So Mitchell Pearce wasn’t selected for NSW, with Laurie Daley telling reporters that his boozy night in the Cross was “taken into consideration” when he decided to go with Trent Hodkinson.
If that is the case, fine. It’s a firm line in the sand that drunken buffoonery won’t be tolerated by the coach. But he cannot now have a beer-based bonding session to get all 17 guys on the same page. He just can’t. He cannot punish a booze-feulled mistake and then try to bond while on the potential path to one.
Pearce was suspended a game and fined $20,000 by his club — a hefty price on its own. He’s on good money, but having $20,000 deducted from incoming finances is a big, unexpected blow to anyone’s wallet and financial plans for that year. It’s the cost of a fucking Toyota.
He had the media waiting in trees, hovering overhead in helicopters and sitting outside his house like he’s the bloke from Hey Dad. His name was dragged through the mud and Channel 9 whipped up a frenzy when they pre-empted the release of the purchased, supposedly-embarrassing yet unsurprisingly anti-climactic footage of a non-event by telling anyone with ears that (to paraphrase) “he could be in some real trouble here”.
He was then stood down for a game in which his club was thoroughly smashed. They needed his kicking game, they needed direction, they needed their halfback. And he wasn’t there.
He has now lost his Origin jersey. That’s $30,000 a game. All up, he won’t see $110,000 that, two weeks ago, he would have when Daley had him stencilled in as the Blues halfback.
And to top it off, he has to go to training with James Maloney, who lost his spot as well because Daley has a weird thing about combinations and had to drop him because he dropped Pearce.
That is one heckuva punishment for arguing with a cop.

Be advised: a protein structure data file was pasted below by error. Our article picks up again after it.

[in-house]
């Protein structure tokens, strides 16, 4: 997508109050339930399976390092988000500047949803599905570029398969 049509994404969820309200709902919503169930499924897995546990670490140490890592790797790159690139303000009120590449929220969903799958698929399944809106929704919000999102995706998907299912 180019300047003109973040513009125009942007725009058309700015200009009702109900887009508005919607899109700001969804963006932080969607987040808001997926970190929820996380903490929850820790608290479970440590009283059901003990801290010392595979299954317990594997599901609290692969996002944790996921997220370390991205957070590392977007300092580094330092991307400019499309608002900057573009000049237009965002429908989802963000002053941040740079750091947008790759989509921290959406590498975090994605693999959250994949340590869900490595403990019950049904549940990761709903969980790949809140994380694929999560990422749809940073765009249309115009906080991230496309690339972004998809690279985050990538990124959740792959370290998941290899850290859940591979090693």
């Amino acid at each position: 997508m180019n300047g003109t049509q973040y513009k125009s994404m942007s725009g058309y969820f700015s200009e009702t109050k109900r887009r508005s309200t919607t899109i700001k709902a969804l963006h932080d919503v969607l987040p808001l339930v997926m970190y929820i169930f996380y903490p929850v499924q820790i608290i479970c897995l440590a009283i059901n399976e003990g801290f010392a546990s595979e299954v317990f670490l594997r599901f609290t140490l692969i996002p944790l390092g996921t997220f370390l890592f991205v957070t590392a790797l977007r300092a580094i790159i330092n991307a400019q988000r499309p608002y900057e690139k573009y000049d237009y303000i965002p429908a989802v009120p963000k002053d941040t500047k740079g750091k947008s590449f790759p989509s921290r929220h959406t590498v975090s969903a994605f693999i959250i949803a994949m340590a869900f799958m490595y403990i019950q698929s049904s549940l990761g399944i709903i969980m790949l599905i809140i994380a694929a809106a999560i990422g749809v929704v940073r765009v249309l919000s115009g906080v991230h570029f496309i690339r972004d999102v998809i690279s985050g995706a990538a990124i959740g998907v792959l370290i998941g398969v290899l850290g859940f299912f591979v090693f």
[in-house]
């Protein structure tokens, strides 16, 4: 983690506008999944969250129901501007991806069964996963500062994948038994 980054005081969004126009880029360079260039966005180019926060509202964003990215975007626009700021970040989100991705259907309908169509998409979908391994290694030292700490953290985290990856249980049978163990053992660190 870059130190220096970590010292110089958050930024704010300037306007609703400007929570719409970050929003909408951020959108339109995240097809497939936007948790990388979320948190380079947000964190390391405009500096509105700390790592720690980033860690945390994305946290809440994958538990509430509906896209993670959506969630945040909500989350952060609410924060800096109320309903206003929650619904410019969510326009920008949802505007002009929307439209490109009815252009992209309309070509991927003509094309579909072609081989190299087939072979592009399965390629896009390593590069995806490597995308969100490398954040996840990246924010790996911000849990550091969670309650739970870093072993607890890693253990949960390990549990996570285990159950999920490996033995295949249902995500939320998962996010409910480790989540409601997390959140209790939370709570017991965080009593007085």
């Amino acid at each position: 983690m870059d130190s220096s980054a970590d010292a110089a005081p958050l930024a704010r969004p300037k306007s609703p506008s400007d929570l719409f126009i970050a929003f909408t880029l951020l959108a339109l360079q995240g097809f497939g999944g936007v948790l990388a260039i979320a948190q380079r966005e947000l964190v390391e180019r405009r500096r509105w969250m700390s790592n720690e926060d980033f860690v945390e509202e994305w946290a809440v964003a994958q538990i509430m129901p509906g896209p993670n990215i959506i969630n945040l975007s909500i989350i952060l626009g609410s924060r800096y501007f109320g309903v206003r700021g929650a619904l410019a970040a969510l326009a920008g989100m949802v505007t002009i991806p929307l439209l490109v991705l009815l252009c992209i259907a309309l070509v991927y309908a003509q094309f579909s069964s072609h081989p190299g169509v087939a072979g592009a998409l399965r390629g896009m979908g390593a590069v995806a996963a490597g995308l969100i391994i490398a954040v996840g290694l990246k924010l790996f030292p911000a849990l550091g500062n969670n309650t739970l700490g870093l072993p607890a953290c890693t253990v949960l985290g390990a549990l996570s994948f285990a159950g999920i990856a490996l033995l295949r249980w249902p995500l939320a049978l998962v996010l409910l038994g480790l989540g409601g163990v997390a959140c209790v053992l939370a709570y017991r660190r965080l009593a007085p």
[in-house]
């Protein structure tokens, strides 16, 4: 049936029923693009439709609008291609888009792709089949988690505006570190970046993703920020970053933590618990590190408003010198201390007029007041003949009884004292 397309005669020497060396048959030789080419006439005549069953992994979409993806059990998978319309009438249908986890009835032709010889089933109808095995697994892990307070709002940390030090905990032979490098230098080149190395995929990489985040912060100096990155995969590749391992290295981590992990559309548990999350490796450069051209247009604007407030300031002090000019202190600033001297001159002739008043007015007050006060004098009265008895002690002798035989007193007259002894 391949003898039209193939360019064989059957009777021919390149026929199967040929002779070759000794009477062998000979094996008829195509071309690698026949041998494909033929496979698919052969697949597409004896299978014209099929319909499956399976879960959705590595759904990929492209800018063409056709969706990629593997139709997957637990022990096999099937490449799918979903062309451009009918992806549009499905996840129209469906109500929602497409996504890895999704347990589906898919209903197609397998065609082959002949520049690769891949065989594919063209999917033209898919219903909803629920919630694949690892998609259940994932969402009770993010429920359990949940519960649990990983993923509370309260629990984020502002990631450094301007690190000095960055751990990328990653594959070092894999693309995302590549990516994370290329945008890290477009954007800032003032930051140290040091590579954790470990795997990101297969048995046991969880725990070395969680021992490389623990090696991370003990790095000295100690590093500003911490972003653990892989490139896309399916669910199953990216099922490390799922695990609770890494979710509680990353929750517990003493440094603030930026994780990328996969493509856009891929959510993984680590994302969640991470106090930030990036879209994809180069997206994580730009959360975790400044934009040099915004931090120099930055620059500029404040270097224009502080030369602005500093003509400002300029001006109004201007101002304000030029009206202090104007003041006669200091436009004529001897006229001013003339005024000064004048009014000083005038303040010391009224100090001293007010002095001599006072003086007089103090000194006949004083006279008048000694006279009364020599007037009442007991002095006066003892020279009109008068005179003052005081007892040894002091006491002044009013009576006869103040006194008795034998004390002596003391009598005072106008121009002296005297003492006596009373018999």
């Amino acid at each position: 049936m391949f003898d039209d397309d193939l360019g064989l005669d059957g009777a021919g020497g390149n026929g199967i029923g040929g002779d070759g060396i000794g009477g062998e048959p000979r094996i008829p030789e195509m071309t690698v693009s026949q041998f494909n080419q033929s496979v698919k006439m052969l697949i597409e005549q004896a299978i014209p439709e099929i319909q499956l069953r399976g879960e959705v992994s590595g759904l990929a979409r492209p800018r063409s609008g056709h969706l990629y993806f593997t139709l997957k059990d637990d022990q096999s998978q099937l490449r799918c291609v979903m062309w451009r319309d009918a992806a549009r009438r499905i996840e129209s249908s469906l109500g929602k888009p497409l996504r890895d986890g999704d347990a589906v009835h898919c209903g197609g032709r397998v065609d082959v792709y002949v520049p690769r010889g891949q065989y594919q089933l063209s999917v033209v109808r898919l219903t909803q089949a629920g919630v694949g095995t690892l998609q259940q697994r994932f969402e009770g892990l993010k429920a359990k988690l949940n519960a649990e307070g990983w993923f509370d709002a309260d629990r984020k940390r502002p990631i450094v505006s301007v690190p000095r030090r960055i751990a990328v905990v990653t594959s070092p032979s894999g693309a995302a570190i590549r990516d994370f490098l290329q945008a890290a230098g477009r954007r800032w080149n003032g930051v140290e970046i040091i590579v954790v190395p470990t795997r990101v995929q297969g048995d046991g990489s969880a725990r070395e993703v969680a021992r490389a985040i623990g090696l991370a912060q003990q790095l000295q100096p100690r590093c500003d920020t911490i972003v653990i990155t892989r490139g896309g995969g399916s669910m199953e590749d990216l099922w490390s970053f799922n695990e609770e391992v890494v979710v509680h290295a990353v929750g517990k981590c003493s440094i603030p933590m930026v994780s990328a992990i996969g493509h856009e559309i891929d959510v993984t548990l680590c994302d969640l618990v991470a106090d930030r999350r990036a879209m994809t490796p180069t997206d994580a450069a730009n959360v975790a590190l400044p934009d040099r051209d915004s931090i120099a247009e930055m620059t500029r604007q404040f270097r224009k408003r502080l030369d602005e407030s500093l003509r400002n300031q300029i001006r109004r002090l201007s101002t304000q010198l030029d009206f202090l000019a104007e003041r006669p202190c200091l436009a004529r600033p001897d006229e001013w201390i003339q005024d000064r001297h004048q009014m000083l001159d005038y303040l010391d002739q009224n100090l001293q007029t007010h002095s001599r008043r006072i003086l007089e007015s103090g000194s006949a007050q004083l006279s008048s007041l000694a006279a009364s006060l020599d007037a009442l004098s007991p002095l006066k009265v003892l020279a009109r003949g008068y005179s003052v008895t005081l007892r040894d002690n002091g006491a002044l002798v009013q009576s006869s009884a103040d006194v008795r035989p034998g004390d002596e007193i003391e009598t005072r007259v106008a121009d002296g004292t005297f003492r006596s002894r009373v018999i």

Some believe that perhaps Daley wanted a change, and if that was the case, it’d also be fine. Except it isn’t the case. Two weeks ago Pearce and Maloney were the halves. Pearce played in just one game since then, against the Tigers. He perhaps had his worst game of the season, but Maloney had his best.
If one poor game is enough to lose a guaranteed spot, then how come Tupou and Jennings got the start after the loss to the Cowboys on Saturday? Don’t get me wrong, they deserved their spot, wholeheartedly. But to say one game cost Pearce his jersey is incorrect because it didn’t cost those guys, thus proving that his spot was lost thanks to his indiscretion.
This is a player who transformed himself and his approach to the sport after the disappointment of Game III, a player who proved his big game wares on the road to the Grand Final last year. He rose above the many barbs that were thrown his way, and led his club to the promised land after 11 long, loooooong years. But one boozy indiscretion has led to a punishment that far outweighs any crime he purportedly committed.
Mitchell blundered, and this is not me trying to undersell the mistake he made, nor is it saying Hodkinson was the wrong choice. This is not a question about whether their form warranted selection or not, either.
This is about a kid who messed up and has paid the ultimate price, and then some. And it’s a harsh lesson to learn again after he learned it all of last week.
But you know what? If Daley truly has drawn a line in the sand, then more power to him. It’s clear that these incidents won’t be tolerated, and the booze culture needs to stop. But that starts with stopping the booze, completely. Daley needs to stay behind that line now, and if any of his players bond over an ale or 10, then he’s effectively pissed on it.
Stand by the line and own it. Unlike the coach he’ll come up against.
The less said about Mal Meninga’s snarky comments aimed at Pearce, the better. After all, he’s the bloke who once said “the game gave him nothing”… besides, you know, a career that’s ongoing.
It takes a special kind of nerve to talk about commitment to a cause when you walk out of a job as a politician after 28 seconds. And it takes balls the size of pumpkins to talk about booze when you got booted from a pub 12 months ago.
The sad part is that he truly believes what he says. Reality has been unable to puncture than Queensland-sized bubble he lives in, a bubble in which the media give a standing ovation to coaches who walk into press conferences after a win, and lets him get away with talking about a pick-and-stick policy before dropping Dave Taylor after the next game.
Whatever. I’ll back Mitchell Pearce to prove people wrong and turn around his season. I’ll back him to be a more honest man than Mal Meninga has ever been. I’ll back a player who can front his mistakes and try to learn from them, rather than a bloke who pretends no-one remembers his.
Or maybe people like me should stop giving a damn about what Meninga says. The game gave him nothing anyway.